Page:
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What is Median in Statistics?

What is Median in Statistics?

Let us delve into the fascinating world of statistics and take a look at what the median is in statistics, along with its examples, uses, and types.  

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What is Median in Statistics?

The median is a measure of central tendency in statistics that indicates the middle value of a dataset. It is the value that divides the dataset into two equal portions, with half of the values above and the rest below the median. 

The median is computed by sorting the data from smallest to biggest (or greatest to smallest) and determining the midpoint value. 

If the number of observations in the dataset is odd, the median is the midway value. If the number of observations in the collection is even, the median is the average of the two middle values. Since it is unaffected by extreme values or outliers in the sample, the median is a helpful indicator of central tendency.

Mentioned below are examples of finding the median in statistics for both odd and even numbers of observations:

Case 1: The Number of Observations is Odd.

  • Order the dataset from smallest to largest (or vice versa).
  • The median of this dataset would be the middle value. This can be found by identifying the value that lies at the (n+1)/2th position, where n is the total number of observations.

For example, consider the following dataset of exam scores:
70, 85, 60, 90, 80, 75, 95 

Finding the median

Order the dataset from smallest to largest:
60, 70, 75, 80, 85, 90, 95

Since the dataset has 7 observations (an odd number), the median is the (7+1)/2 = 4th observation, which is 80.

Case 2: The Number of Observations is Even.

  • Order the dataset from smallest to largest (or vice versa).
  • The median of this dataset will be the average of the two middle values. This can be found by identifying the values that lie at the n/2th and (n/2)+1th positions, where n is the total number of observations.

For example, consider the following dataset of exam scores:
70, 85, 60, 90, 80, 75 

Finding the median

Order the dataset from smallest to largest:
60, 70, 75, 80, 85, 90

Since the dataset has 6 observations (an even number), the median is the average of the two middle values, which are the 3rd and 4th observations. Therefore, the median is (75 + 80)/2 = 77.5.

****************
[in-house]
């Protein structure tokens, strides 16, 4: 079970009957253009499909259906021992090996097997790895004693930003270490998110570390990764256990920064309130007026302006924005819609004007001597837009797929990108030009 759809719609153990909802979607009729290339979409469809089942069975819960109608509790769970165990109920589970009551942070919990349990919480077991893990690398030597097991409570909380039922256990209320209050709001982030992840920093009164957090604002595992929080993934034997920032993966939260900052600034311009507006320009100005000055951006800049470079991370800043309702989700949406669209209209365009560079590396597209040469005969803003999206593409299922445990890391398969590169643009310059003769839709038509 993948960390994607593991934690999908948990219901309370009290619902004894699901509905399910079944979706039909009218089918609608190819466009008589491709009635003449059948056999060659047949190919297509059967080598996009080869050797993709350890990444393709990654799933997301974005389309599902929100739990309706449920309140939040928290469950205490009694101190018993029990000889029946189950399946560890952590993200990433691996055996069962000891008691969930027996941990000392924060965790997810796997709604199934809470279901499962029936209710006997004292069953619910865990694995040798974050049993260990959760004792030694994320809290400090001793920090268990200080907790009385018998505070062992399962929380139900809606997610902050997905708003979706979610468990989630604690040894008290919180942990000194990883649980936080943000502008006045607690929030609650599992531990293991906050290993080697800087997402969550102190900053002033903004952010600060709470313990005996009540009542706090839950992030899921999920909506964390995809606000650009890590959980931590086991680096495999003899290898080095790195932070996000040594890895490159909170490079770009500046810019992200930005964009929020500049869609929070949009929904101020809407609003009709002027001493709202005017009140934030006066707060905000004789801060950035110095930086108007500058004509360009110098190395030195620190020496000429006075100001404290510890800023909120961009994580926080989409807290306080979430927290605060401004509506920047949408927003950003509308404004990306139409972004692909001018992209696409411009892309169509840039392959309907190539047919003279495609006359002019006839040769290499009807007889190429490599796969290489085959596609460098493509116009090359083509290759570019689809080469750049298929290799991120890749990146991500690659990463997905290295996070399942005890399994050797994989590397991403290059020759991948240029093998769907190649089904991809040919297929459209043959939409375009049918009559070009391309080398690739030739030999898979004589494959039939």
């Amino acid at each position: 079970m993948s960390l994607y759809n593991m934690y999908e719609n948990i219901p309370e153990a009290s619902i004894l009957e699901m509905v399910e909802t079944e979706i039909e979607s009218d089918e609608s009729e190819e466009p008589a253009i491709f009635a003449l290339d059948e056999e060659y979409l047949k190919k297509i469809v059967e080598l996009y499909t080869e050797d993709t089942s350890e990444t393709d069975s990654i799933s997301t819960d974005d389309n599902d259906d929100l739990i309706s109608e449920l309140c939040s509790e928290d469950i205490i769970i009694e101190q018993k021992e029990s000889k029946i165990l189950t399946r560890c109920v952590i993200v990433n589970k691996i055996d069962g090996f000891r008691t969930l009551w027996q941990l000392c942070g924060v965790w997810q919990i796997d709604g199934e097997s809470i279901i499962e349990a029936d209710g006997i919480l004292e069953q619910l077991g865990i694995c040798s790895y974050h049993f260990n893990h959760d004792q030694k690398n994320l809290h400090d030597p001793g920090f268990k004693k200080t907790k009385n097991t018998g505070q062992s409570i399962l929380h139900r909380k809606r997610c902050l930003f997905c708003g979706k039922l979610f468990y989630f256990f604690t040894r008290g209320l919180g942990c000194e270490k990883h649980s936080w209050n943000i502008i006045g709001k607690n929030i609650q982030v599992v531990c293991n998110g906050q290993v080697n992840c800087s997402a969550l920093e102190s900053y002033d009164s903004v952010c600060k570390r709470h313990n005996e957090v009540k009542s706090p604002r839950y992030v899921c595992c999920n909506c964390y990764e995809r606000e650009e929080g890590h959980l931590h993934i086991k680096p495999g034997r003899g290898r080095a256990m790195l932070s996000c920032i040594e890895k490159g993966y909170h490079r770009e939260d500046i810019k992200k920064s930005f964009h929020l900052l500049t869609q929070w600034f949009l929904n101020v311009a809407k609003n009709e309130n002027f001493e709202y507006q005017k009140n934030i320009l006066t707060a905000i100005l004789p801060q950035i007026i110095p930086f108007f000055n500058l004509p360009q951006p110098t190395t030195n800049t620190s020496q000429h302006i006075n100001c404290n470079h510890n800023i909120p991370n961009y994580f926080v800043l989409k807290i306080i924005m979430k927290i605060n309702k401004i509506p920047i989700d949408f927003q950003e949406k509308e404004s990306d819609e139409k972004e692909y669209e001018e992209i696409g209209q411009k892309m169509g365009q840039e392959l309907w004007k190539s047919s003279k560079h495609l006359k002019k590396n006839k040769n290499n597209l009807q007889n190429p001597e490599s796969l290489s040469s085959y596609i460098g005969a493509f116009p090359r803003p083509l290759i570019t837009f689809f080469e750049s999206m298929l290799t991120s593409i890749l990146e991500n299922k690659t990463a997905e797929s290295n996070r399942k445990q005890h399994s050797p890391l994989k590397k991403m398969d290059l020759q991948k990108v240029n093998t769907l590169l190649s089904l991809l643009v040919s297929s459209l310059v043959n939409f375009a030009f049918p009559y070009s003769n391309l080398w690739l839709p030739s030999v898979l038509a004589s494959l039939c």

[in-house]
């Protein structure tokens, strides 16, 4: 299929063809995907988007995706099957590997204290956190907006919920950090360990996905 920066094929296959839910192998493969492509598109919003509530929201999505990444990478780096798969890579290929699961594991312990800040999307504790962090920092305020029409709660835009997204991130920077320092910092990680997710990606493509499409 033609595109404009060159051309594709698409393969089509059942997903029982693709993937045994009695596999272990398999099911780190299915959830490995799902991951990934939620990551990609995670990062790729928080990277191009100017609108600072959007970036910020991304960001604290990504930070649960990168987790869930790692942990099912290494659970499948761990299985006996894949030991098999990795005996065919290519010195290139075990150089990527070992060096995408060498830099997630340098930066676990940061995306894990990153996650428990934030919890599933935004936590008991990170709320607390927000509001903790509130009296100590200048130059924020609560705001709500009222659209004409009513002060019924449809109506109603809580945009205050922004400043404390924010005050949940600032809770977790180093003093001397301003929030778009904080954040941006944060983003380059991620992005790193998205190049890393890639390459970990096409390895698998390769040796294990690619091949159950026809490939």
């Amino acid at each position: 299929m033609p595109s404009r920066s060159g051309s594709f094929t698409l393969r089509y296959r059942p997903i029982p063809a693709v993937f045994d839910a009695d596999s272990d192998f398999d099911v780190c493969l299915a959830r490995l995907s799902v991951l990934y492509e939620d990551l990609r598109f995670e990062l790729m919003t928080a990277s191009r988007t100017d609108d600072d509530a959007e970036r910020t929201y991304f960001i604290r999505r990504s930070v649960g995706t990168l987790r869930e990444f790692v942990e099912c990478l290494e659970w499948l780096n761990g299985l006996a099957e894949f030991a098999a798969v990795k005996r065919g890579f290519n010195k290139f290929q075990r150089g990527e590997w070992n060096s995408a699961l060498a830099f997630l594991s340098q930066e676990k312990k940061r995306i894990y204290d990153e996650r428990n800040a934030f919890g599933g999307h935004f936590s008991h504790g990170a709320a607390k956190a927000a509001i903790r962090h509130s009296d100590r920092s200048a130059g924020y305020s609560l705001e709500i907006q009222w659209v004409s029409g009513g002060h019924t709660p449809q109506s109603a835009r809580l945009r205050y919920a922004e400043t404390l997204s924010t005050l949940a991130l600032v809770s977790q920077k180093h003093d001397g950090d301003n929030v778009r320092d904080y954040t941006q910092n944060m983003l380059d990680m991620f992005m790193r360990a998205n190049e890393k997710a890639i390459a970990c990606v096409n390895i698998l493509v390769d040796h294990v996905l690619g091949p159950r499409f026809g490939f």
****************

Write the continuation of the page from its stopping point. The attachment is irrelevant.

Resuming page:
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Properties of Median in Statistics

In statistics, aside from being a nice summary statistic, the median has several essential qualities that make it a useful tool in data analysis. Mentioned below are some essential qualities of the median in statistics:

Properties of median in statistics
  1. Robustness: An essential quality of the median is its robustness. Unlike the mean, which is heavily influenced by outliers or extreme values in the sample, the median is essentially unaffected by such values. This gives it a more robust measure of central tendency when the dataset contains extreme values.
  2. Unique Value: Whether the dataset comprises an even or odd number of observations, the median always corresponds to a unique value: with an odd number of observations, the median is the middle value, and with an even number of observations, the median is the average of the two middle values.
  3. Equal Parts: The median divides the dataset into two equal portions, with half of the observations above and the rest below the median. For skewed distributions or datasets containing outliers, this characteristic makes the median a useful estimate of central tendency.
  4. Change Resistance: Another essential feature of the median is its resistance to changes in the dataset that do not alter the middle value. Adding or subtracting observations from the ends of the collection, for example, has no effect on the median as long as the center value remains constant.
  5. The Median is Unaffected by Outliers: The median remains unaffected by the outliers in the dataset. As a result, it is a good measure of the central tendency for datasets with a lot of outliers or for skewed distributions.

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How to Find Median Class in Statistics?